Wednesday, October 27, 2010

Online Interaction Post

Honestly I do not feel like the blog posts are really extending much communication past the classroom. I read and comment on other people's blog posts, but not frequently and extensively enough to really communicate with classmates that seriously. I do not receive many comments or conversations relating to my blog posts either, which makes me think that some of my classmates are in the same boat. However, when we do meet in person, I feel like there is a lot of meaningful and helpful conversation. I think our class really helps each other out in person, but online it's just harder to effectively communicate about various things.
When I do receive comments on blog posts, they do not start good discussions very often. Most of the time they are in agreement with what I have said or words of encouragement. Don't get me wrong, I really like getting those, it just doesn't really start a discussion. When I am commenting on other people's posts, I do the same thing and just point out the ways in which I agree with them. Considering the various topics we have to make blog posts about, I feel like it is difficult to really start a meaningful discussion. If I were to pick between the blog posts and the discussion forums, I would say that the forums provoke more in-depth conversations. The blog posts are ok, but just a little harder to comment on.
I guess what I would change about the blog interactions to make them more effective, is when commenting to ask questions to one another instead of just saying "I like this.." I need to change my reactions as well when commenting. Maybe asking questions about posts would at least encourage a further discussion.

Thursday, October 21, 2010

Qualitative Concerns Post

My biggest concerns when doing qualitative research are asking the right questions, and finding enough research to write on. When I am conducting my interviews, I want to make sure I am getting genuine responses, not anything that the person getting interviewed thinks I want to hear. So, as I am writing my interview questions, I have to be very careful to ask only open-ended questions, without any hints to lead the answers in a certain direction. Also, I am concerned about finding things online to give me enough information to write on. I know there are blogs and other resources out there, I am just nervous about finding them. I guess to ensure I have enough information to write on, I will pick only sources that are in depth.
I am a little worried about making sure my information is qualitative and not quantitative. In order to prevent my paper from sounding quantitative, I will try to include my viewpoints when starting the research and what I actually found when researching. I will also make sure I am including statistics and data like that, but not more than the information from personal sources such as interviews and blogs.
The best aspects I think about qualitative research is the variety of research you can explore. I am not just stuck with charts, graphs, and statistics, but can also look at people's personal opinions and how they express them. I get to immerse myself in the subject instead of having to stay objective. I think I will enjoy really learning the truth of what people out in society think about the topic I am researching. I think it will be a very interesting and unique experience.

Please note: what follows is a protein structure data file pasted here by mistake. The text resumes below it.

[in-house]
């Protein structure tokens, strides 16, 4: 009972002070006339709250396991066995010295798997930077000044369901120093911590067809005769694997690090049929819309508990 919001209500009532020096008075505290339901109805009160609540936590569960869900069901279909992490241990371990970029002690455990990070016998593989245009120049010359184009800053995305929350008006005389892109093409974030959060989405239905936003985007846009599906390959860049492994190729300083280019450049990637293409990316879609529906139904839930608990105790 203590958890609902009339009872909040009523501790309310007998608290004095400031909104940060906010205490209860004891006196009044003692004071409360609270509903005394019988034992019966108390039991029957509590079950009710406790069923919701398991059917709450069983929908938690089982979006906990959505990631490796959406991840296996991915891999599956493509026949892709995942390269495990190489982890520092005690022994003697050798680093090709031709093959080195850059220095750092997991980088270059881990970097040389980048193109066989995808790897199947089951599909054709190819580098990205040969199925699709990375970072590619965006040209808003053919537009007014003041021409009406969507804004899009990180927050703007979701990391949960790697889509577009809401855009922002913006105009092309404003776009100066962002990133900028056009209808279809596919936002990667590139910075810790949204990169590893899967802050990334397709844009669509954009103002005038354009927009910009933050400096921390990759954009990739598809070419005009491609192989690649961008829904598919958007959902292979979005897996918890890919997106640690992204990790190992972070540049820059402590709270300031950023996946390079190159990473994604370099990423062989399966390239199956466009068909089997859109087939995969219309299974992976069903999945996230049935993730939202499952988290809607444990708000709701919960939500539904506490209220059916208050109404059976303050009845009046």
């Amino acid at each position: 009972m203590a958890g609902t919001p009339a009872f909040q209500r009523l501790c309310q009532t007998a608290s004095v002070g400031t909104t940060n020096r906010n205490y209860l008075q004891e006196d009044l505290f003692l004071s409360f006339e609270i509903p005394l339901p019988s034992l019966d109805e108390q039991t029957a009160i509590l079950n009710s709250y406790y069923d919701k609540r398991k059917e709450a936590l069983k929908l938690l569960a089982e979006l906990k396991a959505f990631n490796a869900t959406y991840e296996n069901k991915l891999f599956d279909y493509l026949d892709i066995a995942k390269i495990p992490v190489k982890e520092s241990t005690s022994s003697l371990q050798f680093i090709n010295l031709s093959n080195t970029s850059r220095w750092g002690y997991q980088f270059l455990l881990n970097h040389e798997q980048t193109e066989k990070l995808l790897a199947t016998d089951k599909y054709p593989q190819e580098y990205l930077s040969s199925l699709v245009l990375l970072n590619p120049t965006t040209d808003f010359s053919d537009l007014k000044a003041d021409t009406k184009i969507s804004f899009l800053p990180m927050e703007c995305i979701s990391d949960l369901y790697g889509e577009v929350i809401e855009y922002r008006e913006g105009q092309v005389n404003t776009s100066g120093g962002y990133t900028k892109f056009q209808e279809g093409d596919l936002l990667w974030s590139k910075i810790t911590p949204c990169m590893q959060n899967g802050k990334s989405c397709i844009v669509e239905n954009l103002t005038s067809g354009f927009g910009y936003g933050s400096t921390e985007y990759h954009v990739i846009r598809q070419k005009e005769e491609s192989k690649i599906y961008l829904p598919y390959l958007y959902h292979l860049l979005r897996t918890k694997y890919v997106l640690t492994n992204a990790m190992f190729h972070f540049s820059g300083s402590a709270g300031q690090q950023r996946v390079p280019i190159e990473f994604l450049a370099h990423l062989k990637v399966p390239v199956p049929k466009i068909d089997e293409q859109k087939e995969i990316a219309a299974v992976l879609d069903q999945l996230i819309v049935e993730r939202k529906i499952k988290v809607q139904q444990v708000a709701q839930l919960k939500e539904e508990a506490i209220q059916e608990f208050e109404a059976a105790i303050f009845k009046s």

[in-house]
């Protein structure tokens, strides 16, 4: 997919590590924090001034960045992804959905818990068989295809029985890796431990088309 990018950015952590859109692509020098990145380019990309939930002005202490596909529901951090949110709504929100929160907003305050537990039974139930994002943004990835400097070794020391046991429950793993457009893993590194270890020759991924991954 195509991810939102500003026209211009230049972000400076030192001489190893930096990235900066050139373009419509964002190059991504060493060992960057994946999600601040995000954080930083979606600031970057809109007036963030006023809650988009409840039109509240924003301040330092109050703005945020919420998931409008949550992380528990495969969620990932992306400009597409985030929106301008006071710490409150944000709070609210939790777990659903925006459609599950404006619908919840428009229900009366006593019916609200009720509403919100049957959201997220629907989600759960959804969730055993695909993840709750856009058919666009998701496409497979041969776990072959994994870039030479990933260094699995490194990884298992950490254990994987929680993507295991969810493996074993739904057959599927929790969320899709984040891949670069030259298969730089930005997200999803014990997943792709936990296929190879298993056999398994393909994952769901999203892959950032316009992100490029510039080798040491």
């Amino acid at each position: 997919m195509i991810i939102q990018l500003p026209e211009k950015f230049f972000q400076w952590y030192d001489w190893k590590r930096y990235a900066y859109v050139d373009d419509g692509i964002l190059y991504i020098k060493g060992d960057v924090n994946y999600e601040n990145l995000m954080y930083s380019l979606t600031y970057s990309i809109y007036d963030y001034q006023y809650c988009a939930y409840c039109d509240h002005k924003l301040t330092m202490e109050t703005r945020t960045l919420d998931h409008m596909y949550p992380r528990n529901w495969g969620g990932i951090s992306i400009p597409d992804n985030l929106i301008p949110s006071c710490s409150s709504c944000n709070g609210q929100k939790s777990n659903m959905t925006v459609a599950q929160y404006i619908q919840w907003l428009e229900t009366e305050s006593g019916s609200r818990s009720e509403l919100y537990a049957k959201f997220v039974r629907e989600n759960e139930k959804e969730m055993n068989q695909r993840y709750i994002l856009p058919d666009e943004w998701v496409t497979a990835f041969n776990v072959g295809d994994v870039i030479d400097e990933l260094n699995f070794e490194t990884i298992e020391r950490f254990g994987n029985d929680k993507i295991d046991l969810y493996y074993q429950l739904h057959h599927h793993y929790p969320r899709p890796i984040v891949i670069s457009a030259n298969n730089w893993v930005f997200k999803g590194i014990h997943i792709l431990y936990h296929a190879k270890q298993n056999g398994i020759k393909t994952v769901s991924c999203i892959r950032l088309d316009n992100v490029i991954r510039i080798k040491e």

I definitely expect to face limited information, especially from my interviews. There is only so much someone is going to sit down and say on one subject, so the rest is up to me to find. I plan to get past this limitation by planning my interview questions very precisely and carefully. Also when searching online, I will try not to just use the first source I come upon. I am going to search for awhile looking for the best possible sources of information I can use in my writing.

Monday, October 4, 2010

Stereotypical News Article Post

When reading this article, I noticed the format was almost identical to the public article I am using for my paper. Basically, the order in which he says articles present information is exactly how my article is organized. The journalist presents the main idea of the information, adds quotes from various sources, and briefly elaborates while adding an image relating to the research topic.
When it comes to the tone of Robbins' article, he is very sarcastic and knowledgeable about scientific news articles. He assumes that his audience will get his puns and sarcasm without explaining the ideas or motives behind them. Based on that fact, I think you can assume that Robbins is targeting an audience who is well versed on scientific articles and research. Only individuals who regularly read scientific articles in magazines, newspapers, ext. could understand the humor Robbins uses. Also, the citing and quoting used in Robbins article is not serious whatsoever, therefore targeting those in his audience with a good sense of sarcasm and humor.
Robbins article made me see several key differences in not only the wording, but also the organization of my scholarly article and public article. The most obvious is how simple and short the paragraphs are in my public article as opposed to the scholarly one. The scholarly one is all in one paragraph, which means it is shorter than the public one, but a lot more information is presented at one time. The shorter paragraphs appeal more to a general public audience because it appeals shorter and easier to read. The long, joined paragraph appeals more so to the academic community because the information is all presented in one place. These kind of organizational differences all come together to target the audience intended.